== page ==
The next two features are simple tasks that can already be accomplished by other 3rd party Mac utilities: emptying your Trash folder automatically, and bringing up a file browser for you to manually review content that you can permanently remove.
Universal Cut and Paste
This is really useful if you work between multiple Macs, or, iPhones or iPads. Text or other content is copied from one device, and pasted into another device.
For this to work, the Mac computers must run macOS Sierra, and iOS devices need iOS 10. The devices must be signed into the same iCloud account, and they must have Bluetooth turned on and within range. The devices must also have Wi-Fi turned on.
The device you had the content copied from will advertise the clipboard over Bluetooth. The device you want to copy to will then learn about it and fetch the content over. This works similarly to Handoff, and no data goes through Apple’s servers.
Apple Watch Unlocking
This is just for those who wear an Apple Watch. The title pretty much says it all. You can now unlock the lockscreen of your Mac by simply having your unlocked Apple Watch in the vicinity. The Apple Watch must be signed in to the same iCloud account as your Mac. This feature requires a Mac that supports 802.11ac, and it works only after the Mac is booted and logged in to.
Apple uses time-of-flight-based positioning to determine how close the watch is to the Mac. If the lockscreen doesn’t unlock, you can just carry on typing your password as you normally would.
Apart from those aforementioned features, there aren’t many other significant visible changes in macOS Sierra. Finder has remained pretty much the same thing. You might notice that the Notification Centre is now set against a brighter background. Much better, I say, than the dark background previously.
The Messages app has some updates, if there’s anyone there using it.
The Safari 10 web browser now supports Apple Pay on the web, and, oh wait, there’s this cool Picture-in-Picture mode for video playback. Basically, for websites, or any app, that play video using Safari’s default video player controls, you can now pop-out a borderless floating window to hover over any other thing on the screen. The video can be floated to any four corners of the screen, so you can easily follow the video while you’re working on something else.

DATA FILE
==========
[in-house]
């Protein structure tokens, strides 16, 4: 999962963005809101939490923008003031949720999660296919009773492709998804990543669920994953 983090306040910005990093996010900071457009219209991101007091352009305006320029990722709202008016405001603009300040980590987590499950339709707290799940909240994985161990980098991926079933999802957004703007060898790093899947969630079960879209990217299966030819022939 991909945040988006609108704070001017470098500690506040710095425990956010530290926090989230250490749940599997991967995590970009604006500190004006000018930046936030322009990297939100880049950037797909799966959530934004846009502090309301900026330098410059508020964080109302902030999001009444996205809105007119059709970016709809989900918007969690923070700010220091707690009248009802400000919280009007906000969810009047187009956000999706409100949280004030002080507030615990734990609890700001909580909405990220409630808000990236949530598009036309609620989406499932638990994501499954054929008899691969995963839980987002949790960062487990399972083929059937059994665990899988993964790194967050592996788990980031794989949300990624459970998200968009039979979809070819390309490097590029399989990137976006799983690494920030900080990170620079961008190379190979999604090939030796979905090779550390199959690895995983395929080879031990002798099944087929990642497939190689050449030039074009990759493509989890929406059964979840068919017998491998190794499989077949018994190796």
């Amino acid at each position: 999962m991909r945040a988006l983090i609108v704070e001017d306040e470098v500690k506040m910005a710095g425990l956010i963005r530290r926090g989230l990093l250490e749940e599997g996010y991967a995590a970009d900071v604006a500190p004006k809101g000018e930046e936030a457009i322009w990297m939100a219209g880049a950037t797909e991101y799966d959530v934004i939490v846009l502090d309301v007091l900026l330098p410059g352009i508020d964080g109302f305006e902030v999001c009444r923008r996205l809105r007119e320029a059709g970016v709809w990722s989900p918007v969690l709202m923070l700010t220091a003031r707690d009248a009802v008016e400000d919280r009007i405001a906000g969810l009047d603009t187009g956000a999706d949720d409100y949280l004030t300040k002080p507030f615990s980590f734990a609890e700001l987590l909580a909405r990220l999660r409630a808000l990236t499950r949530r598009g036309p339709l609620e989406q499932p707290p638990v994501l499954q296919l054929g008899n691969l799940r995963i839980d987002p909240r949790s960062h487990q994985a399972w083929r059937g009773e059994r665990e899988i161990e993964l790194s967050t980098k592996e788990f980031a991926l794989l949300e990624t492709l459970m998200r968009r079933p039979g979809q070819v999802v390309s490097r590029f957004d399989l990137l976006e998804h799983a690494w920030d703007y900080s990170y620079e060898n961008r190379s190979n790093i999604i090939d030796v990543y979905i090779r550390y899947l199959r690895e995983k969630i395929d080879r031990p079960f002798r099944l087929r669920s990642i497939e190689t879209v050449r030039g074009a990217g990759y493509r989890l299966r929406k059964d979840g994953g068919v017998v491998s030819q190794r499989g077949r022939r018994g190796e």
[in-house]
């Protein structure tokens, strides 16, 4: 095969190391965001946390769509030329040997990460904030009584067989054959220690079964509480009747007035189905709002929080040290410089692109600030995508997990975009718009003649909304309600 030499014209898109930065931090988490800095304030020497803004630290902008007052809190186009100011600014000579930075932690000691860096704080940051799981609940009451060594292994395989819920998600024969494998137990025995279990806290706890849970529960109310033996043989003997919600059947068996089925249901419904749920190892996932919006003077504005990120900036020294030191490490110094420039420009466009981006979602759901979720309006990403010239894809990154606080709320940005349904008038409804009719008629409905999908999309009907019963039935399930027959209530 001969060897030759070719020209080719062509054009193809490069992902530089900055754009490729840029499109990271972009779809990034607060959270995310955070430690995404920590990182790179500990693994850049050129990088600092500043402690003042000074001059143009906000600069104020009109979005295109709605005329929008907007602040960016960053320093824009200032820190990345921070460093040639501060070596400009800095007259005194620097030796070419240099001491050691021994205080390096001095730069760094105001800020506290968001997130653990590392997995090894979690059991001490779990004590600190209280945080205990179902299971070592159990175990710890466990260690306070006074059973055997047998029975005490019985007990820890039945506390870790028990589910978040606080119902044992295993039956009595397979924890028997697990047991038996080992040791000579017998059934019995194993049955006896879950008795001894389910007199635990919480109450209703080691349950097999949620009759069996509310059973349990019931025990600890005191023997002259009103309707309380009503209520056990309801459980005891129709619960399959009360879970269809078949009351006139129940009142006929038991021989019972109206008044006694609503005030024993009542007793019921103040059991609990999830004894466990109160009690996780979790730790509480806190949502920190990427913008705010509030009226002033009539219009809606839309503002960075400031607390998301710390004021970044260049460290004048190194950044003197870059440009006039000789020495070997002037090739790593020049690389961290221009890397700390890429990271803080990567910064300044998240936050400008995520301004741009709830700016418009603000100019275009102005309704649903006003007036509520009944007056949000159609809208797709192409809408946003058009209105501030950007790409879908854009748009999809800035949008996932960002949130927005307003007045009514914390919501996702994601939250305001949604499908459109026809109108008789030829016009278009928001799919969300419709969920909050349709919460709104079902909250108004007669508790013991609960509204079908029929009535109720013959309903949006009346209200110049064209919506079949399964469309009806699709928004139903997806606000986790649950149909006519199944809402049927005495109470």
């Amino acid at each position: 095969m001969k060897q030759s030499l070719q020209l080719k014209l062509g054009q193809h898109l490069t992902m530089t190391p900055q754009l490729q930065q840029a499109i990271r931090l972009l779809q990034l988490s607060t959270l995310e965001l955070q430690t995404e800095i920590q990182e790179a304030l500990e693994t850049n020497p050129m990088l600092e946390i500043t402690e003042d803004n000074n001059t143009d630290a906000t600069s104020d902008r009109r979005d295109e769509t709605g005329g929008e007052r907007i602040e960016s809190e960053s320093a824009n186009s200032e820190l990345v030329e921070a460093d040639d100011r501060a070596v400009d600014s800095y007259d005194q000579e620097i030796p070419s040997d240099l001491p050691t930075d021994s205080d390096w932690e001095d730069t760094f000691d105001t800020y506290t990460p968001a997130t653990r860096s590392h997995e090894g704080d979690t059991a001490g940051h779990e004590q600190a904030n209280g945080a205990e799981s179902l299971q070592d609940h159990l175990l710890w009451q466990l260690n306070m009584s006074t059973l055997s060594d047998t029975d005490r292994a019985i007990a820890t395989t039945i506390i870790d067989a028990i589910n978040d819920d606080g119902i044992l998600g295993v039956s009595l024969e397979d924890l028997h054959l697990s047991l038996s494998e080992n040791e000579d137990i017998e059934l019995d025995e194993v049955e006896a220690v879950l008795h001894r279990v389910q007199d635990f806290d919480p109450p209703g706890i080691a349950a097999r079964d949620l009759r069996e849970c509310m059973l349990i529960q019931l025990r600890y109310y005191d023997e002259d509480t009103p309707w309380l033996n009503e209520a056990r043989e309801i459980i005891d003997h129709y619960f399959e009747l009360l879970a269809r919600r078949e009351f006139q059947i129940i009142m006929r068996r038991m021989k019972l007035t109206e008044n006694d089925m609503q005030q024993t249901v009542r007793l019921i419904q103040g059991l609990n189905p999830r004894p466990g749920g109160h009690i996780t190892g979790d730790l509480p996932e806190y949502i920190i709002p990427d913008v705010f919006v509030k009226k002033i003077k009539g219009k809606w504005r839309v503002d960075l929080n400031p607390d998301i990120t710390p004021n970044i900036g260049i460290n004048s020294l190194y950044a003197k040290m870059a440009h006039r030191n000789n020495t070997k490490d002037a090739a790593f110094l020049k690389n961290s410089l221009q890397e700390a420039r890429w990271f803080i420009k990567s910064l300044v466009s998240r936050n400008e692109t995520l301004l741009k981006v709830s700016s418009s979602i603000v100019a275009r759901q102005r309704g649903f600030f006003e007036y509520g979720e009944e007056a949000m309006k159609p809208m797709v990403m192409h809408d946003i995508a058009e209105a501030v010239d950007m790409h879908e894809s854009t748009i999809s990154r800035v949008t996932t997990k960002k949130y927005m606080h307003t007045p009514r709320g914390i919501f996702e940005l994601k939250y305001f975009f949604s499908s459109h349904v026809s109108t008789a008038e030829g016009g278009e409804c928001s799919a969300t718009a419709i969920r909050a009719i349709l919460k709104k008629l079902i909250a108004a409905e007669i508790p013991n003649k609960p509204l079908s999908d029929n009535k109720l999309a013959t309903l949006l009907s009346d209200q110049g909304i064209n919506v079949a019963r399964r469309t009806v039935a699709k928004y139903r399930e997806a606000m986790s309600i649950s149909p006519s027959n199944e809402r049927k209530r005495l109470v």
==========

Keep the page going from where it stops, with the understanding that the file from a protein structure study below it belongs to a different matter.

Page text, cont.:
If you use Photos, the new Memories feature will group pictures and videos based on people, locations, and times, so that you can look through them easily. Then, you can create slideshows from these Memories. The new image search function is a bit of hit and miss. When it works, it’s really fascinating, because Photos can detect over 4000 scenes and objects, allowing you to zoom in on some old memories in your huge collection of photos.
Under The Hood
Some people, me included, are interested in under the hood changes. There are a few this year, nothing revolutionary, but nevertheless, some useful stuff.
The less useful one first is to do with Gatekeeper. It’s a new restriction. You can no longer allow any app to be installed by default. They must either be from the Mac App Store, or including those from identified developers. You can still run unsigned apps, but Apple has just made it a bit more cumbersome in macOS Sierra. If you need to know how, it’s just a Google search away.
Another security related feature is that signed apps from outside the Mac App Store now launches from a random path in your storage, which helps make it a little more difficult for attacks that rely on finding specific application files in specific places to work. This applies only for new apps installed from outside the Mac App Store after upgrading to macOS Sierra.
Finally, but not before APFS I’ll mention in the next section, is the implementation of new IPv6 privacy addresses and support for ECN. I know, only networking folks will care about these.
Apple File System
I was really excited about this. Apple File System (APFS) will be replace the existing filesystem that is some 18 years old. I’ll not go into technical details, but suffice to say, APFS will significantly modernise storage management on the Mac. End users just need to know they’ll get better speed, enhanced security, and increased reliability.
The problem is, APFS is not quite ready yet. It will be formally released in 2017. In the meanwhile, it’s there and intended only for developers to play, albeit with plenty of restrictions.
This will be a significant big feature to look out for in 2017.
There are some good things going for macOS Sierra. Especially for those sold on to Apple’s ecosystem, totting around Apple Watches, iPhones and iPads, all the new cloud features are really neat. The problem though, is that free iCloud storage is so meagre you have to subscribe to a higher tier to get any practical use out of all the new cloud-stuff. For others, though, macOS Sierra might still be part of an annual OS upgrade exercise, but one that isn’t terribly exciting this year.
The macOS Sierra update is free. Can’t complain too much about free.